Leisure vs. Worklessness

There is another aspect of Scott Winship’s new Breakthrough Journal essay that merits discussion — please forgive the long excerpt:

As living standards rise, workers might choose to continue putting in the same amount of work and reaping higher incomes, but more likely they will choose to cut back their work hours. Doing so would be consistent with the steady increase in leisure time enjoyed by American workers over the last century. Nobel laureate Robert Fogel projects that the decline in hours worked in the 45 years from 1995 to 2040 will exceed in percentage terms the decline over the 115 years from 1880 to 1995.15 Based on historical patterns, he projects a 30-hour workweek in 2040 and continued declines in the typical retirement age. Writing in 2000, he noted that the fraction of American men aged 60 to 64 that were in the labor force had declined from close to 100 percent in 1880 to 50 percent.

Unlike men, women have increased their paid work hours dramatically, but because their unpaid time doing housework has declined more, their leisure time, too, has risen. Growing demand for leisure and family time, as evidenced by increasingly widespread concerns over work-family balance, suggests that work hours might be on the verge of declining among men and women alike.

Of course, not every worker cuts back his or her hours voluntarily, and the slow recovery of labor markets since the Great Recession has heightened long-standing fears that technological change might throw increasingly large numbers of people out of work. This is the theme of the recent book Race Against the Machine, by economists Erik Brynjolfsson and Andrew McAfee. Fears of mass technological unemployment, as Brynjolfsson and McAfee acknowledge, have existed alongside technological development since at least the time of John Maynard Keynes, but they have not materialized. However, even if technological unemployment were to substantially increase the jobless ranks, as Brynjolfsson and McAfee fear, the economy might increasingly be rich enough that we can easily afford expanded safety nets. Arguably, that is what we are already seeing in the rising number of working-age men receiving federal disability payments. We may have reached a point where living standards are high enough that disability benefits, which are tied to earnings levels, can afford less-skilled men a comfortable (if not luxurious) lifestyle, at least when combined with other income sources.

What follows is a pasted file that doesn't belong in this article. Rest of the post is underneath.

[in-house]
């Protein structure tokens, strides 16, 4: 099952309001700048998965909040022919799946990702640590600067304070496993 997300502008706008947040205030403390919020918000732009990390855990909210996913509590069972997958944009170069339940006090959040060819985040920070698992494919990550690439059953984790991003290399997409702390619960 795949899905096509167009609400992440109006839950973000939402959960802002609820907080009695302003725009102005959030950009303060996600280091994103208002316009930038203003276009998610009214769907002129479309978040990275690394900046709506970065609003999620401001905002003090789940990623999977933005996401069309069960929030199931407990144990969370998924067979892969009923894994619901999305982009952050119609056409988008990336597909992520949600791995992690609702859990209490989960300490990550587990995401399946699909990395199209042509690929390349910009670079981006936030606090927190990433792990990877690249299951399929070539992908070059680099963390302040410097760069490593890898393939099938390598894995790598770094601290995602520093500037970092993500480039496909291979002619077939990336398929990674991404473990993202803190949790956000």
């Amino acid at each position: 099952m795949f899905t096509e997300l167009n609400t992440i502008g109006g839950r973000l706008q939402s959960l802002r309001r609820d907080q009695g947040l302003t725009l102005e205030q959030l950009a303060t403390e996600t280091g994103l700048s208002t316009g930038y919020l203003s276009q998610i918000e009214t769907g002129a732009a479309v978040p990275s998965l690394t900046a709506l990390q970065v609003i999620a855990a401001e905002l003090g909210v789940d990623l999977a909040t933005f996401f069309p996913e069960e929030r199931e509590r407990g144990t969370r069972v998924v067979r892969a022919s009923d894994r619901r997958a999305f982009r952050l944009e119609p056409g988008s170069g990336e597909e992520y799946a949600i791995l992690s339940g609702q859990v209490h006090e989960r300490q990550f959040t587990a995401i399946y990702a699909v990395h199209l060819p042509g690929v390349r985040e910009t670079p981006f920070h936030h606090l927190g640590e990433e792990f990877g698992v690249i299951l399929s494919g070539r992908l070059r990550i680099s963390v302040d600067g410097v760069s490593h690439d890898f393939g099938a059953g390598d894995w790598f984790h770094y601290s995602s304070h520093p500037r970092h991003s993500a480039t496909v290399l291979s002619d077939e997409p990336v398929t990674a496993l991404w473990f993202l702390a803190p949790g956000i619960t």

A rich society with an underclass of financially comfortable unemployables supported by an overclass of highly skilled analysts and a resentful middle class is an unattractive future. But there is no reason that even this worst-case scenario must come to pass. Work-sharing arrangements used by European nations and a number of US states during the recession show how the cost of falling demand for labor can be distributed broadly in the form of reduced hours for multiple workers, rather than landing entirely on the worker who would be laid off. Growing affluence might eventually facilitate a costless version of work sharing, allowing even part-time work to sustain less-skilled workers comfortably. [Emphasis added]

This is an incredibly rich passage, and it brings to mind Matt Yglesias’s recent discussion of cap-and-dividend:

Consequently, the GDP impact of cap-and-dividend is going to look much worse than the GDP impact of a program where the revenue is used to finance an offsetting payroll tax cut. But that’s not exactly because cap-and-dividend is wreaking havoc with the core drivers of prosperity. Rather, America would become a bit more like a northern European country. Our output-per-hour-worked would rise (because low productivity workers would disproportionately shed hours) and on average people would have somewhat fewer material goods (most visible in Europeans’ small houses and cars) and more leisure time. [Emphasis added]

These are the kinds of questions large absolute annual income gains will force us to confront — though the fact that relative gains aren’t as high as we might like them to be means that increases in transfers will be fraught with controversy, the phenomenon of low productivity workers shedding hours as their labor market position deteriorates has been met with a largely undiscussed expansion of the disability rolls that represents a background social transformation of many American communities that looks very different than European worklessness, for complicated, interrelated reasons. Coupled with the incarceration boom, the disability boom is an important part of the economic and social divergence between skilled regions and less-skilled regions, only this divergence operates at the micro level of neighborhoods and Census tracts rather than metropolitan areas. (It is interesting to think about how wage floors might interact with this changing landscape.)

One can understand Scott’s prescription of more and better redistribution to the poorest households as primarily being about breaking the isolation of those living in environments defined by concentrated worklessness and poverty. Though I tend to favor better redistribution rather than more redistribution, I think Scott is thinking about the right set of problems. 

Reihan Salam — Reihan Salam is executive editor of National Review and a National Review Institute policy fellow.

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